In a new survey, the Colorado Department of Transportation reports that a quarter of Coloradans admit to reading a text, e-mail or social media post on their phones while driving. While we're not saying there's anything wrong with CDOT's methodology, we are questioning the other 75 percent of Colorado's drivers who probably lied on said survey and didn't fess up to their road mobile usage.
CDOT spokesman Sam Cole agrees.
"I think it's an underreported phenomena," he says. "Anyone in law enforcement will tell you that. All you have to do is drive down the road and look and see the number of people engaged with their phones directly or indirectly."
To address the problem, CDOT has launched different awareness campaigns during recent summers on social media and even music-streaming website Pandora. But with a 14 percent increase in texting while driving over four years, ad campaigns aren't enough to do the job.
Now state senators Lois Court and Jovan Melton have introduced a bill to curb the deadly habit. SB17-027 would increase the penalty for texting and driving by $300 and four points per offense from the current $50 and one point for the first offense and $100 and one point for the second offense. The bill passed 34 to 1 out of the Senate on Friday, March 3.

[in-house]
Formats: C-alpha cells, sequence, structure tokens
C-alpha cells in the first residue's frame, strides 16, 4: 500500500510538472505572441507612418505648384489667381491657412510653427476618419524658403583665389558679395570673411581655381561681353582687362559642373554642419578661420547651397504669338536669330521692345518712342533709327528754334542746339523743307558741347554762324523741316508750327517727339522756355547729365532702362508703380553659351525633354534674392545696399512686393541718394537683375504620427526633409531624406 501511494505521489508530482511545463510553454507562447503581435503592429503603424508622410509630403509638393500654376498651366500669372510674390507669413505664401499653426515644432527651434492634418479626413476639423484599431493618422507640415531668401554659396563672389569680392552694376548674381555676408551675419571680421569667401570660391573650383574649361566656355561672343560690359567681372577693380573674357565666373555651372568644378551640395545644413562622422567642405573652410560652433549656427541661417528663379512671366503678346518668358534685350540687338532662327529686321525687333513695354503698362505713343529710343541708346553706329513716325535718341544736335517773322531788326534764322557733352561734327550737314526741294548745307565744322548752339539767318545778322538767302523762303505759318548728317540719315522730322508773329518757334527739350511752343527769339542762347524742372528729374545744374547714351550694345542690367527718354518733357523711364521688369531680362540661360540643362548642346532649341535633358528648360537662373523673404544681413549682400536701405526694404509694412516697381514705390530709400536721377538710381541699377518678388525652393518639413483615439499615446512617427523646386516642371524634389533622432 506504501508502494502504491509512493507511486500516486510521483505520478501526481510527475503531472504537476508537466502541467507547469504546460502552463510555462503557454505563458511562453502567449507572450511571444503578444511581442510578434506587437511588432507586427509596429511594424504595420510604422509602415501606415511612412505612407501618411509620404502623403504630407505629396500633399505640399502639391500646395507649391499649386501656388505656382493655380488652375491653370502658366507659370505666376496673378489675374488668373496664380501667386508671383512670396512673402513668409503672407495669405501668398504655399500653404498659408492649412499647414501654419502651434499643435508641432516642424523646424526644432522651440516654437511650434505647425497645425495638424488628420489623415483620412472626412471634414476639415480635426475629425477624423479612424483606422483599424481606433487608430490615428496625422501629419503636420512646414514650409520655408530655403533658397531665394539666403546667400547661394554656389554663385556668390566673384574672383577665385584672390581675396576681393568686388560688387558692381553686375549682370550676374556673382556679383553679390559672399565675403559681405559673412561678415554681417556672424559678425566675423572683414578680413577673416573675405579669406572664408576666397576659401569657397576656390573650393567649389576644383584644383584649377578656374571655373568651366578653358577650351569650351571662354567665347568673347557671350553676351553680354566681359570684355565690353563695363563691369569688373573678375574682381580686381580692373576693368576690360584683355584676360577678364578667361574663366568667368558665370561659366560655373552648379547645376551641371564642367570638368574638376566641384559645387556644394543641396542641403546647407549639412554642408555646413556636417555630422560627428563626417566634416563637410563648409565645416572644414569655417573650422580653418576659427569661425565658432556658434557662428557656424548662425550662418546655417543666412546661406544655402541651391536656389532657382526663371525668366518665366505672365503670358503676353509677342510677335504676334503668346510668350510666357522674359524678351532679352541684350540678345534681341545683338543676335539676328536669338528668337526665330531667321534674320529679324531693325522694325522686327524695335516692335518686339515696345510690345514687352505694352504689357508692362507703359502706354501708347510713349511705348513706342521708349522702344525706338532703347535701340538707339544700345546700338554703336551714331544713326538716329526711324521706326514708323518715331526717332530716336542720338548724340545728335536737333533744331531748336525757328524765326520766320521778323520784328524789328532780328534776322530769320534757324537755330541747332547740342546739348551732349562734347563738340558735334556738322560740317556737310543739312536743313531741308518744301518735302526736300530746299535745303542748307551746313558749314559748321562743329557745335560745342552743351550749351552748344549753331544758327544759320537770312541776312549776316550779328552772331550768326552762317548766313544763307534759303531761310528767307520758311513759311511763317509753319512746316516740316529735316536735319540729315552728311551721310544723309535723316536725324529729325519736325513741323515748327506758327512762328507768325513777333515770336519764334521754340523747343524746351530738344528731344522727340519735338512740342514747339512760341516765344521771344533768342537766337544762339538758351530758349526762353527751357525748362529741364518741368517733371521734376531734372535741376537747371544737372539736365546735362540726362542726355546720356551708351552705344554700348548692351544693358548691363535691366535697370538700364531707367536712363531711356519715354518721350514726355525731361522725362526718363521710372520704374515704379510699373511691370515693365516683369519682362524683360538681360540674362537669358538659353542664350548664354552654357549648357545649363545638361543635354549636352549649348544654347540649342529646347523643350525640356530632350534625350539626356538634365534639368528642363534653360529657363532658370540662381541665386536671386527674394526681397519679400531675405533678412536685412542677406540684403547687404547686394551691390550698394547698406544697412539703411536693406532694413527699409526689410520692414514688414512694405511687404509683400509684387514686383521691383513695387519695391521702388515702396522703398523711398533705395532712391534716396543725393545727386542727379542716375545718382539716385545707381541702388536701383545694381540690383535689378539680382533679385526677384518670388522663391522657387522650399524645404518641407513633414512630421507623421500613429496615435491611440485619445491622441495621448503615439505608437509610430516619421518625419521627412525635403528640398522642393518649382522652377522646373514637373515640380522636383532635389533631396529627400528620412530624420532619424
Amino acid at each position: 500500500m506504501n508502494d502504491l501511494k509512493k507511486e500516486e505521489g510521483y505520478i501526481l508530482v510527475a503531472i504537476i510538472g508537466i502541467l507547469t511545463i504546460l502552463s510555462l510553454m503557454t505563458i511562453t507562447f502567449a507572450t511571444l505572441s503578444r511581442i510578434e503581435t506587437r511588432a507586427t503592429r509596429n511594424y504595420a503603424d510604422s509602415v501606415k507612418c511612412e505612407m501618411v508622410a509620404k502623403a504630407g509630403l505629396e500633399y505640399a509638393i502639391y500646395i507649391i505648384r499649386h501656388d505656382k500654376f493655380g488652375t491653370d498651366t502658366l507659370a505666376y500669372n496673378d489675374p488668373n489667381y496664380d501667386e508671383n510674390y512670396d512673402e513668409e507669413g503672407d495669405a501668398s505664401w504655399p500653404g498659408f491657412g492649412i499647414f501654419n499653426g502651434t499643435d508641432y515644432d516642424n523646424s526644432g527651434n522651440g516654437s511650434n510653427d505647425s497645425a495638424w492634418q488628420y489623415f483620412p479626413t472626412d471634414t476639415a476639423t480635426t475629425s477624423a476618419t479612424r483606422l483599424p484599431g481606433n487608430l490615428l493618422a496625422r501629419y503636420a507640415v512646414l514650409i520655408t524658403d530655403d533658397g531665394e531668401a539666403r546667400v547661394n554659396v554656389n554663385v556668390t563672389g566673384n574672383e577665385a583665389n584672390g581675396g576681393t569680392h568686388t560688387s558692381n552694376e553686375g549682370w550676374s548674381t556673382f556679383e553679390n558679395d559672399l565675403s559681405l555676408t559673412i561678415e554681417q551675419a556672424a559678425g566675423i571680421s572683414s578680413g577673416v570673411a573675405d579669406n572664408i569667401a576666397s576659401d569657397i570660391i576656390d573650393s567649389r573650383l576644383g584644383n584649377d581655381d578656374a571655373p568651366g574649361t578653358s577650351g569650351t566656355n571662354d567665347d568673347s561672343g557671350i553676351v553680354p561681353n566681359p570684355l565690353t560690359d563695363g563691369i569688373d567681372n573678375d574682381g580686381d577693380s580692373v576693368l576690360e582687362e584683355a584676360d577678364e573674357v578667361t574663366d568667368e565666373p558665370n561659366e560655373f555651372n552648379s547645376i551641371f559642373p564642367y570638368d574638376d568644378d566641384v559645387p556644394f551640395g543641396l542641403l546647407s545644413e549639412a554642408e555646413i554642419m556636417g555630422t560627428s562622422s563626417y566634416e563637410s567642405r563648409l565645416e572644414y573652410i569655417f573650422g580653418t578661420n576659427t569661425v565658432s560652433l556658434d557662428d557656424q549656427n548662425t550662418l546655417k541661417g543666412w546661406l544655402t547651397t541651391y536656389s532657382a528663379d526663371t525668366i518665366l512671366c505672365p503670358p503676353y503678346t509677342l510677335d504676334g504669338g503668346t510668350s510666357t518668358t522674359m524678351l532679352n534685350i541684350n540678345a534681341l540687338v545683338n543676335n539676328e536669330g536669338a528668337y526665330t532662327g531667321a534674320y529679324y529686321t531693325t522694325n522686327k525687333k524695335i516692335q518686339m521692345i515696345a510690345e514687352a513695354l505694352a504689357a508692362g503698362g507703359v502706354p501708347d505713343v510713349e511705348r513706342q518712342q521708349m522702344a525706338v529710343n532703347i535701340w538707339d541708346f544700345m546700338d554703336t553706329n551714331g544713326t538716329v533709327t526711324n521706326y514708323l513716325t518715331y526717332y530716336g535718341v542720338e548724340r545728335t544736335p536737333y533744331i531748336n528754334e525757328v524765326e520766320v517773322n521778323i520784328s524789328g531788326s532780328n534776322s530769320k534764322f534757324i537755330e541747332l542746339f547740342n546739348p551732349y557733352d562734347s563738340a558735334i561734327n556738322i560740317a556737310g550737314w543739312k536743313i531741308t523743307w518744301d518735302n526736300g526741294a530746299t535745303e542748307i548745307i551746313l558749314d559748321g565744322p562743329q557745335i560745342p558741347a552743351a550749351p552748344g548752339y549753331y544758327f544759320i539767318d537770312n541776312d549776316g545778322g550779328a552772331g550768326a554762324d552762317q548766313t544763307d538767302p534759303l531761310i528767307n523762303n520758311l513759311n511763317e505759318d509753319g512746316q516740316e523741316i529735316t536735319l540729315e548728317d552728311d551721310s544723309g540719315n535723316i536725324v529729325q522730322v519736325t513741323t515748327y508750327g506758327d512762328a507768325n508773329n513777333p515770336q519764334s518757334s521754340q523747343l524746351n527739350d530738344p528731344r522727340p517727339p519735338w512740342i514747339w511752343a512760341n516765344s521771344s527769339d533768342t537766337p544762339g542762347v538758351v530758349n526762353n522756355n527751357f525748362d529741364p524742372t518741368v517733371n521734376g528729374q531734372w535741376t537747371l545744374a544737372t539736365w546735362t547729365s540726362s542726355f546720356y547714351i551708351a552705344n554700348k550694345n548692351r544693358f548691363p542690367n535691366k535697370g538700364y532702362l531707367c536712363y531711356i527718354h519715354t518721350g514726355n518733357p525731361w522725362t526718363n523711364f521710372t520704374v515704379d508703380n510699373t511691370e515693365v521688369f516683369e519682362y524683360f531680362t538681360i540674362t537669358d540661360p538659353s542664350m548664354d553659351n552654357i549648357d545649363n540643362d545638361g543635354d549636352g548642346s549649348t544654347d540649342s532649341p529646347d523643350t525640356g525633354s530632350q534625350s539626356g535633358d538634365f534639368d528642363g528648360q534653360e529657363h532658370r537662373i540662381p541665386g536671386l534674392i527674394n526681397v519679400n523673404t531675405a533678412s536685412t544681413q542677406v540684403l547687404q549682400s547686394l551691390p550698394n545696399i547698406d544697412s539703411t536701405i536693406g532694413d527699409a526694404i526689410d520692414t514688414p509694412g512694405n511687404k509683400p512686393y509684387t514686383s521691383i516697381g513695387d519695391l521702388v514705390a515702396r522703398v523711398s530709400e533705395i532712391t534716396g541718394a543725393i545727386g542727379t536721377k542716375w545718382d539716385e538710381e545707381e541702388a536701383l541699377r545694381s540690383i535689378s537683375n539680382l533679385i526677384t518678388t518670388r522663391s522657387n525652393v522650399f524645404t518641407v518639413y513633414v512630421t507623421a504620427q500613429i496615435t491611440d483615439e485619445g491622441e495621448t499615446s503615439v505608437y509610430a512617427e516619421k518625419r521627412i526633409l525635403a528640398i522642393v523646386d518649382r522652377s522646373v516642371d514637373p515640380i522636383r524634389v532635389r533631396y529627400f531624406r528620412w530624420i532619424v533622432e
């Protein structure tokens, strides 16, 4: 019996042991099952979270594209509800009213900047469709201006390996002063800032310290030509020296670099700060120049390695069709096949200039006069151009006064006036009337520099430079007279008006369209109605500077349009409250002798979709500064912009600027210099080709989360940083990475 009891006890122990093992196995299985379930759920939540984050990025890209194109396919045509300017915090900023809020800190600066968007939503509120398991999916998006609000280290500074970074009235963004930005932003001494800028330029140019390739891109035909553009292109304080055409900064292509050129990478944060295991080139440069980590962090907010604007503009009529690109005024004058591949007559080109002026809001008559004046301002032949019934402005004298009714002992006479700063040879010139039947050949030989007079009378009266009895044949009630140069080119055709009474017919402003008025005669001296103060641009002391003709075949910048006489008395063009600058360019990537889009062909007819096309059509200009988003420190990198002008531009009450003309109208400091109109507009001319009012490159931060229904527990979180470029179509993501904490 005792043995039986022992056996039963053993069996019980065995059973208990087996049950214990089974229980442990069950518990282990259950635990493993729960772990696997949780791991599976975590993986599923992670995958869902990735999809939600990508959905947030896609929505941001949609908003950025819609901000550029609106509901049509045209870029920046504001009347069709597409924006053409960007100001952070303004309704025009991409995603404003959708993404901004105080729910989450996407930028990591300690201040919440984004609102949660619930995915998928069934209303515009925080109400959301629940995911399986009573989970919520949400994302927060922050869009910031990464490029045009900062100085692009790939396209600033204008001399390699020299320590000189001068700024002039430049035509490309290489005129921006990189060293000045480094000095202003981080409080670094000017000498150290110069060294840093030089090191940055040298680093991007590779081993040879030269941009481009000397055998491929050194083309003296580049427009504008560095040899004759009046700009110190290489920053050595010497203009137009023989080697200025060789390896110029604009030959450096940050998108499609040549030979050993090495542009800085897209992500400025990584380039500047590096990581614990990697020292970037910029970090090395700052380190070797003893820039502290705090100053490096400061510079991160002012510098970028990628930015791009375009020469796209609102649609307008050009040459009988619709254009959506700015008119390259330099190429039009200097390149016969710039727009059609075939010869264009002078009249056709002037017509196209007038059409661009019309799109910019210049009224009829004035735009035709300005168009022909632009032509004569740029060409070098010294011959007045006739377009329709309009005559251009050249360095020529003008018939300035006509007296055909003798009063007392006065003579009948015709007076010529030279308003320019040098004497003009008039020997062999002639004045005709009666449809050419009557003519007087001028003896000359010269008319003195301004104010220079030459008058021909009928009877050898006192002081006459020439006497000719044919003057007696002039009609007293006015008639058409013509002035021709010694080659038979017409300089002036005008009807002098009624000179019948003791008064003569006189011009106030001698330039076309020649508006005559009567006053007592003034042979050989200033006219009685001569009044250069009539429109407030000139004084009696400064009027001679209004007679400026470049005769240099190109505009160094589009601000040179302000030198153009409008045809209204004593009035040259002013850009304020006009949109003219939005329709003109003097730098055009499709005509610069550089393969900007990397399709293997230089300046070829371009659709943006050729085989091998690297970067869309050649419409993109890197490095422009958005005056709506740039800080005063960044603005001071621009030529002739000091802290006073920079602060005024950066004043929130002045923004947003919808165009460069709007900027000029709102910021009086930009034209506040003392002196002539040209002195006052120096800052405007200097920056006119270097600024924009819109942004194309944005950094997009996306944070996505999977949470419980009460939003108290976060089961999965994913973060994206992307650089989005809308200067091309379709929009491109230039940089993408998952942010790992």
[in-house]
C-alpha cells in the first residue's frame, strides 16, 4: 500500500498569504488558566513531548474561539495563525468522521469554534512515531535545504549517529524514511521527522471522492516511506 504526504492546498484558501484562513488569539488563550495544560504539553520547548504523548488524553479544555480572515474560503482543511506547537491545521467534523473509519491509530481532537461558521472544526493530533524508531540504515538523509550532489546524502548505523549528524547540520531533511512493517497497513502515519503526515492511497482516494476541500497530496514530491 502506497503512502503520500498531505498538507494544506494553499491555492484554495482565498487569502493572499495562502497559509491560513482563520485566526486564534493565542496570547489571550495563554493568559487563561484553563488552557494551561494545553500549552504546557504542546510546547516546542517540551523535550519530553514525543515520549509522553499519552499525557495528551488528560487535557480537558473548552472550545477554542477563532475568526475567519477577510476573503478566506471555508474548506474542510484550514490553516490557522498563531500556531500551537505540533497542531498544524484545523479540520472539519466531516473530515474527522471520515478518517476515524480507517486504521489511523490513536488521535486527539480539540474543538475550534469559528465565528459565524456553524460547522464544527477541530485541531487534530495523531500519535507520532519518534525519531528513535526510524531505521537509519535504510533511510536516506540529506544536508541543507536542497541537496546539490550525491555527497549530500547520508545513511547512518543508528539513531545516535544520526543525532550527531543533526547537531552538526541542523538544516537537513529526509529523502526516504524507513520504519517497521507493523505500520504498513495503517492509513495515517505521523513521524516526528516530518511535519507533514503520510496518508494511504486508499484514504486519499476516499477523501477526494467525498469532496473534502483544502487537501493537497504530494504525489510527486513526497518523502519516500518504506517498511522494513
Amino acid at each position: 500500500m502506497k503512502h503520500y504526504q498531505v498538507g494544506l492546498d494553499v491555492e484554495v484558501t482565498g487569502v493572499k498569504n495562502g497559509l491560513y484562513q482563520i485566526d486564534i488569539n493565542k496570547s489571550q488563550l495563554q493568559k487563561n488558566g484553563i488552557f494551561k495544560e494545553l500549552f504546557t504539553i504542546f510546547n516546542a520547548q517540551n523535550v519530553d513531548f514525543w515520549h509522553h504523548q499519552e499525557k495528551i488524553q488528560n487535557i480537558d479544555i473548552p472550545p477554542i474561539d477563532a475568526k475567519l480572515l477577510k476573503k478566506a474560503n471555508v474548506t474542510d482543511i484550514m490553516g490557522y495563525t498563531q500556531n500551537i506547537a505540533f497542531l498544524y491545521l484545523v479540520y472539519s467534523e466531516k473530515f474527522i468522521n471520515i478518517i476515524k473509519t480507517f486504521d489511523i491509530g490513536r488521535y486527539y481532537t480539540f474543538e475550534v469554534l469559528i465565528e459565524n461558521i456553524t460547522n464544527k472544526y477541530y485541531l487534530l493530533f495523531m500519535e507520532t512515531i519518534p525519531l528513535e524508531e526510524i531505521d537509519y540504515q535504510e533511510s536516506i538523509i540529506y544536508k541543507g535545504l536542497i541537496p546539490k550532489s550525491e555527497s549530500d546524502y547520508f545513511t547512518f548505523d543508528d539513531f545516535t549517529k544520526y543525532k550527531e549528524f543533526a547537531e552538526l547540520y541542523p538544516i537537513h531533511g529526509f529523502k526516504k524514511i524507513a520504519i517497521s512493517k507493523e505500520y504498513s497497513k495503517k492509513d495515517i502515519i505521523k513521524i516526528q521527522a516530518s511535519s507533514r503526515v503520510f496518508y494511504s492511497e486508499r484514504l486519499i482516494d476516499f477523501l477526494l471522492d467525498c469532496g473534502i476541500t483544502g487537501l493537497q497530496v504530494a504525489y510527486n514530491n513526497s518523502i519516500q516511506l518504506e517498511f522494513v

If you like this story, consider signing up for our email newsletters.
SHOW ME HOW
You have successfully signed up for your selected newsletter(s) - please keep an eye on your mailbox, we're movin' in!
"The social norm twenty or thirty years ago was to drive drunk," Cole says. "The social norm today is to drive while using your phone, whether it be texting or reading something off your phone or talking on your phone. It's something that we need to undo and undo fast, because people are dying because of it. "
But the survey's most concerning findings have to do with the road's most vulnerable users: pedestrians and motorcyclists. Pedestrians fatalities rose 30 percent in one year, from 64 to 84, and motorcycle deaths have increased by 50 percent since 2012, the highest rate ever. Cole says a law requiring helmets would help (one such law was repealed in Colorado about twenty years ago). "If we had all motorcyclists helmeted, we would save...twenty-plus lives," he explains.
Last year, there were 607 traffic fatalities in Colorado, a 24 percent increase in two years.
"Unbuckled fatalities accounted for nearly half of all passenger vehicle deaths," the survey found.